Final Analysis: The Untold Story of the Susan Polk Murder Case - Catherine Crier (2007)



Susan sat quietly in the passenger seat as her mother parked the car in front of the yellow clapboard house on the corner of Ashby Avenue in downtown Berkeley, California. She and her mom were right on time for her first session with Frank Felix Polk, the Alameda County psychologist that school officials had ordered her to see.

For several months in the fall of 1972, Susan Mae Bolling had been playing hooky from Clayton Valley High School in neighboring Contra Costa County. At fifteen, the willowy brunette did not fit the profile of a truant. Recently, she had been called to the principal’s office, not to be admonished, but to be congratulated for her score on the standardized IQ test.

The principal was so excited he could barely contain himself. It was almost embarrassing how he gushed over the ninth grader with the “genius” IQ. News that the quiet freshman with the long, curly hair and hazel eyes was the school’s top scorer spread quickly through the student body, and Susan soon found herself a celebrity of sorts. Being the center of attention was not something she was comfortable with; she was awkward, reserved, and even a bit withdrawn. Being hailed as “gifted,” however, made her feel powerful. Suddenly, she was recognized as a person with superior qualities, and everyone at school was making a fuss over her. She felt extraordinary, even a bit conceited.

Susan decided she no longer needed to study. Why waste time when she was a genius? Instead of homework, she spent her after-school hours doing what she really enjoyed—reading, looking up words in the dictionary, doing crafts, and watching Dialing for Dollars, a fast-paced television game show.

Then she simply stopped going to school.

It was not something she planned. It just sort of happened. It all began the day of her ninth grade math test. She had not studied and could not bear the thought of tarnishing her genius reputation—so she just skipped school that day.

Things snowballed from there. At first, she attended classes intermittently, but soon she was falling behind. Being a genius wasn’t enough if she didn’t attend classes.

Then it happened. She received an “F” on a math test.

Realizing she was in trouble, Susan went to her teacher. He was kind and attentive, immediately offering her extra help. Their impromptu session was helpful, and the teacher told her to come back. But Susan didn’t follow through. All of a sudden, everything seemed too hard.

The walk to school was too long, especially on the days that the neighborhood bully and his buddies were on the street. At the time, Susan was living with her mother and older brother, David, in a two-bedroom apartment in Concord, an area of the East Bay about forty-five minutes outside San Francisco. She didn’t feel safe in their blue-collar neighborhood, where gunshots were not uncommon, and there’d been several murders in the hills behind her house. The little girl who lived next door had been struck in the head by a stray bullet and needed surgery to have it removed. Susan had babysat for the child several times and was horrified when her father came by to share the news. It made her nervous to pass the older boy and his friends, and she didn’t like the way they looked at her.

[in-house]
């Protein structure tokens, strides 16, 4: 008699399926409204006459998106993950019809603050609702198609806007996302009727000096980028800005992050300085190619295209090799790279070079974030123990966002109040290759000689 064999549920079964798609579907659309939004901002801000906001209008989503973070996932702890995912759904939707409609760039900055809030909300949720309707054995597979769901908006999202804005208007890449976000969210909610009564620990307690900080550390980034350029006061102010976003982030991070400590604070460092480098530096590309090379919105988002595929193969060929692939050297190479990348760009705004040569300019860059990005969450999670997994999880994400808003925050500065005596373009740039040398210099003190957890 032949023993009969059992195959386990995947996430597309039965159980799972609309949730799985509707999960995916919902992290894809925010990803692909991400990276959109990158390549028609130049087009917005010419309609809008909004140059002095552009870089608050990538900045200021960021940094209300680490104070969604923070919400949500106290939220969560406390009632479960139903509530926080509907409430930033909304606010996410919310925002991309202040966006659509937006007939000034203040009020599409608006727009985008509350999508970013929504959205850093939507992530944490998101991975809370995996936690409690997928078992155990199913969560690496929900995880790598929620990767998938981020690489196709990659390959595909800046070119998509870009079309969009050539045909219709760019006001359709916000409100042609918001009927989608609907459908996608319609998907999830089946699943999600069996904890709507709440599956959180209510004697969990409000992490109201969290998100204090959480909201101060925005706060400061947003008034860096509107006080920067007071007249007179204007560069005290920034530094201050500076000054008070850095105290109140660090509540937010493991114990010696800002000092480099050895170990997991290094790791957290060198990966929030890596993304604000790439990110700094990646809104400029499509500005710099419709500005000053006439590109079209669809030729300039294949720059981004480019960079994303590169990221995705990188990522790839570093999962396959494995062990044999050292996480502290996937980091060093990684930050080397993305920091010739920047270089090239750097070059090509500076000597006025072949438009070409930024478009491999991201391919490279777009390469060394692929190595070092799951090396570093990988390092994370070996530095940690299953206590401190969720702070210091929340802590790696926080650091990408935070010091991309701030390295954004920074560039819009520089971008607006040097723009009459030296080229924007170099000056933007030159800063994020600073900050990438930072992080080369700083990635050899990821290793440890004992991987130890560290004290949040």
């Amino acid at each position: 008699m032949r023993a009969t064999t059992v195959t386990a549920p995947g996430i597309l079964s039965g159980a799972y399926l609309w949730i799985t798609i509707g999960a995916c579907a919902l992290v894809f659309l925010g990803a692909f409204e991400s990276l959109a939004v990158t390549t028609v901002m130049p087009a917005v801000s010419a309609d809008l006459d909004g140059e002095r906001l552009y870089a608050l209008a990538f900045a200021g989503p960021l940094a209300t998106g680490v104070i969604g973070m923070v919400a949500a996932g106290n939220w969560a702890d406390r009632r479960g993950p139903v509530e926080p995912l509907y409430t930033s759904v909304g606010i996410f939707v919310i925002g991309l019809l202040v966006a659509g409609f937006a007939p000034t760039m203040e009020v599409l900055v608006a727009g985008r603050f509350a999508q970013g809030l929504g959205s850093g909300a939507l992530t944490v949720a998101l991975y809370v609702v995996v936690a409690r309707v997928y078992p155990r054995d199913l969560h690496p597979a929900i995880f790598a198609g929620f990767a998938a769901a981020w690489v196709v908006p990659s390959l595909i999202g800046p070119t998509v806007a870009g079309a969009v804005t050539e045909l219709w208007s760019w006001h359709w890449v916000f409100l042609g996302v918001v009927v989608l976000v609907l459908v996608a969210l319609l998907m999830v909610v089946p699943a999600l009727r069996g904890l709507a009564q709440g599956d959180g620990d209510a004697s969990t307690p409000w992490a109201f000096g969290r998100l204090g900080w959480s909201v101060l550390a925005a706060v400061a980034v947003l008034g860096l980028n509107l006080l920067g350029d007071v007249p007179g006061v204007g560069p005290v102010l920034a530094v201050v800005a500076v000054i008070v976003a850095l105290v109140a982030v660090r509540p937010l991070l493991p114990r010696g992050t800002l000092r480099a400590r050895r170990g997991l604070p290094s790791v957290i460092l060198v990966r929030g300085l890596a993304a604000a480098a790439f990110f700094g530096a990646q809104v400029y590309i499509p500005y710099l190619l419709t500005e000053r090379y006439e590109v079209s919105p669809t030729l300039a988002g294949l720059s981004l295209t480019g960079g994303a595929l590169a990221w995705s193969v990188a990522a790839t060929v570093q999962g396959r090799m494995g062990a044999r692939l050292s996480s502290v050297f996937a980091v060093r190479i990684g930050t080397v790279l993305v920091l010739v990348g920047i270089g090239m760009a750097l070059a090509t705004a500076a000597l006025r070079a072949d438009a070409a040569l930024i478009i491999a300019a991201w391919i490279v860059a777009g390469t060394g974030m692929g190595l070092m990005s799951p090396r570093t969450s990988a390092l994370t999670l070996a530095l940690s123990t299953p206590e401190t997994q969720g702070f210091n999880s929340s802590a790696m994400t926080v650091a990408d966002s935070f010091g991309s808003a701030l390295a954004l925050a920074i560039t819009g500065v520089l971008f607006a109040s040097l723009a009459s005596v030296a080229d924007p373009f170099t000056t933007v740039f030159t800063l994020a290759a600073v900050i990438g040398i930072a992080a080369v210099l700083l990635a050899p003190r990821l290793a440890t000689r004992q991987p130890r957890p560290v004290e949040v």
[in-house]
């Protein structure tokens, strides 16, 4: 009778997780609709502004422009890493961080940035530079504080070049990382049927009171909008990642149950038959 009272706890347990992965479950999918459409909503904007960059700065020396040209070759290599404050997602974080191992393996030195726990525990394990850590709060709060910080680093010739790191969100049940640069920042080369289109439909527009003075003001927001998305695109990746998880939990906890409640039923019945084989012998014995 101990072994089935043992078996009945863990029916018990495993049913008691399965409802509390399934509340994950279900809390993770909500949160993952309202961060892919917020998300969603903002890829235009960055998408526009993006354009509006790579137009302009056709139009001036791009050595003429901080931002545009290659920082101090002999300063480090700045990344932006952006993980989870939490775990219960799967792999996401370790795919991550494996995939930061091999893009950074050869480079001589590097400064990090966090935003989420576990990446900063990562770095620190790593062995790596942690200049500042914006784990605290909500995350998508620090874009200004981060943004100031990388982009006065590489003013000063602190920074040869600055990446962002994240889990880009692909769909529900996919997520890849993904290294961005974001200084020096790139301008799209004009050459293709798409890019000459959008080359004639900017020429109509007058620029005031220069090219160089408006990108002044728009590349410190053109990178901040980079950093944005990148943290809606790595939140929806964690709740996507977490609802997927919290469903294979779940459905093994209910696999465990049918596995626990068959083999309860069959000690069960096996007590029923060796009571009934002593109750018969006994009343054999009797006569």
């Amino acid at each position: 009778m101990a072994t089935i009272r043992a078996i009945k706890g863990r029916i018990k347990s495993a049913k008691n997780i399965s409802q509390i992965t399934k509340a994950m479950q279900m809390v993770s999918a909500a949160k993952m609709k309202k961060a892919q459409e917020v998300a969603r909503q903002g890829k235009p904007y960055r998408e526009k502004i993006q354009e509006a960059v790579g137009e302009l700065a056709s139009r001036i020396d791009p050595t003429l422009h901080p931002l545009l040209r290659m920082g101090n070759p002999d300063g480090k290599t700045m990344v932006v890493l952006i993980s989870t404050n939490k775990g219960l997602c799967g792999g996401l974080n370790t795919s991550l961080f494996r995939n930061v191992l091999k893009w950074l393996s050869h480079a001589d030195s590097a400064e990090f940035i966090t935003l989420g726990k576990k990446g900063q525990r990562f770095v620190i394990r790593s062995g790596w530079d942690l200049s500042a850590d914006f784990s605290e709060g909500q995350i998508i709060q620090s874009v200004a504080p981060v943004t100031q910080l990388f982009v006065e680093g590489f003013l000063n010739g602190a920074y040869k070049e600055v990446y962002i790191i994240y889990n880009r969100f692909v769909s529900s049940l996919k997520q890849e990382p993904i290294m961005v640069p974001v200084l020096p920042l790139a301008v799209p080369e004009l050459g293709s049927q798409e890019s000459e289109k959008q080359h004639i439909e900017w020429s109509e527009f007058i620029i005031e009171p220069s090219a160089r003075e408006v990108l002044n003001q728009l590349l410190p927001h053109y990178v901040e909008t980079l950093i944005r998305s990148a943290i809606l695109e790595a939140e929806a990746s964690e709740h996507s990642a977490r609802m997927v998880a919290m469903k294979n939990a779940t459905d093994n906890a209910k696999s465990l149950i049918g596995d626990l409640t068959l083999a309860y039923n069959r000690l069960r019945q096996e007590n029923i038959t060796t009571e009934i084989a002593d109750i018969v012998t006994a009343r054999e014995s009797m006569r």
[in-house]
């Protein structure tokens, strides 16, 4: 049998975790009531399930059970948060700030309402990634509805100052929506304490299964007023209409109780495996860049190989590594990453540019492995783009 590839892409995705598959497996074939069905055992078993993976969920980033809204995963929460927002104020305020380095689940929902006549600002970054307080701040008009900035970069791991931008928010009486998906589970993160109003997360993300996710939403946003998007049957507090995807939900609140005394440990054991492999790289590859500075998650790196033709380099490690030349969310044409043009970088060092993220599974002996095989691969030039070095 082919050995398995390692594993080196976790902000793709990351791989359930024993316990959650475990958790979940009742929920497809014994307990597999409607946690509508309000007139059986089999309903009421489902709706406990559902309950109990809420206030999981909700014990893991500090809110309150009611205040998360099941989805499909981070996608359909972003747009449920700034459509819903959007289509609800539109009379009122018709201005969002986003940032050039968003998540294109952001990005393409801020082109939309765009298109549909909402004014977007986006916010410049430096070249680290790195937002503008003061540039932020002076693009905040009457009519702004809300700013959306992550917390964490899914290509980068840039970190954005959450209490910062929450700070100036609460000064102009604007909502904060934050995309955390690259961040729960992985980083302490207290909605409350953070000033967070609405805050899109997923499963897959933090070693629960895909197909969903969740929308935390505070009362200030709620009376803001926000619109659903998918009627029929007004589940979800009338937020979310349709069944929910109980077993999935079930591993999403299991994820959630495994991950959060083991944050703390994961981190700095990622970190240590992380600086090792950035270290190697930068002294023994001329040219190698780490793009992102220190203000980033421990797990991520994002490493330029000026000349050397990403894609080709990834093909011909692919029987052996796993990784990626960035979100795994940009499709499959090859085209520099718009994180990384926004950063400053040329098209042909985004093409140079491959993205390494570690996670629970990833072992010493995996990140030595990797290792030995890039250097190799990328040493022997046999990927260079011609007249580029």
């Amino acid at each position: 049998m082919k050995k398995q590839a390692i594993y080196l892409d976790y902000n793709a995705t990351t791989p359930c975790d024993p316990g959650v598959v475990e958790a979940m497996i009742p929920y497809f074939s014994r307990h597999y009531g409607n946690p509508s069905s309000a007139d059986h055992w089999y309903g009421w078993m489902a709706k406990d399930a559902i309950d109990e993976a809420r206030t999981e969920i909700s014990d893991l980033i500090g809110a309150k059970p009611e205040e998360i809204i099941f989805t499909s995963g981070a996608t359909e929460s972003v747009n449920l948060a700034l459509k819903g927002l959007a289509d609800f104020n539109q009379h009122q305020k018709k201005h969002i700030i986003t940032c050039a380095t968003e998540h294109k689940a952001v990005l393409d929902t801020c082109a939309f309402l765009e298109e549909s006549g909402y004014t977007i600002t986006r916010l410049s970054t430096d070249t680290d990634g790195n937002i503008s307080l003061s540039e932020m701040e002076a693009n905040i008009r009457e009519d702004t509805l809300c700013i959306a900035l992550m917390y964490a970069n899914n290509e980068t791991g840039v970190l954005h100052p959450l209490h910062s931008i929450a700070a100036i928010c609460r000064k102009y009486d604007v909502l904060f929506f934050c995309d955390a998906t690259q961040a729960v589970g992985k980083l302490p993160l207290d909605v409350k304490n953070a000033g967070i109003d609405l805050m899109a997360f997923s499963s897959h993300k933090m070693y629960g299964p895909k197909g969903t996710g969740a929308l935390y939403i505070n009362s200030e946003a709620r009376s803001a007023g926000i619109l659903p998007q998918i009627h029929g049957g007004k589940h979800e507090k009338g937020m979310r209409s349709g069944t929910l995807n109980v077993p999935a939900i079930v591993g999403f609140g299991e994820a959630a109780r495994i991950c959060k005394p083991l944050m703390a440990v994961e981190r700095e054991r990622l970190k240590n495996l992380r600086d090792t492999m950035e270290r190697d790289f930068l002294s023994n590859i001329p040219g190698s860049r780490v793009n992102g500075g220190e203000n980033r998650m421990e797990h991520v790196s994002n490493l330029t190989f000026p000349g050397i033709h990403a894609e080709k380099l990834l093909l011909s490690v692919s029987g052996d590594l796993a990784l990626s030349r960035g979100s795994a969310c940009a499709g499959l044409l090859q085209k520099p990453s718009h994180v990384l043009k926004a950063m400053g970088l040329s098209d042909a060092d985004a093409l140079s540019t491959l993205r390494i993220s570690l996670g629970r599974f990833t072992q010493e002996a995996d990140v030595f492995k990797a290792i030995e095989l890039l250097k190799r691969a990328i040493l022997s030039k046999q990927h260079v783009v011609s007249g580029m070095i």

Even at school, she didn’t feel safe. During her first week at Clayton, a girl jumped her, and then several others joined in, shoving her repeatedly, until a teacher intervened. Susan was convinced the attack was racially motivated, and that the girls at the mostly black and Hispanic high school were jealous that some boys had taken a liking to her. She was trim and attractive in a natural sort of way, with porcelain skin, hazel eyes, and long curly hair the color of dark chocolate. Staying home with her books and visiting the imaginary world of David Copperfield was infinitely preferable to the anxiety of traveling to school and the realization that she was falling behind in class.

It wasn’t that Susan didn’t want to go to school; she loved to learn.

She just couldn’t muster the courage to leave the house anymore. When she did, she felt physically ill, as if she would faint from heart palpitations and shortness of breath. She wanted the feeling to stop.

For more than a month, Susan intercepted letters from the high school attendance office, inquiring about her excessive absences. When her mother finally learned that she had been skipping school, she didn’t ask why. Helen Bolling simply followed the recommendation of the school guidance counselor to have her daughter evaluated by Frank “Felix” Polk, a licensed clinical psychologist who specialized in the treatment of adolescents and families.

Susan’s stomach was aflutter as she trailed her mother up the steps of Dr. Polk’s clapboard house. His office was to the left of a small waiting area; the double doors were ajar, but there was no one inside and no receptionist to greet them. After waiting for some time, Susan and her mother returned to the car. The psychologist was apologetic when Mrs. Bolling phoned to question his absence, and another appointment was scheduled.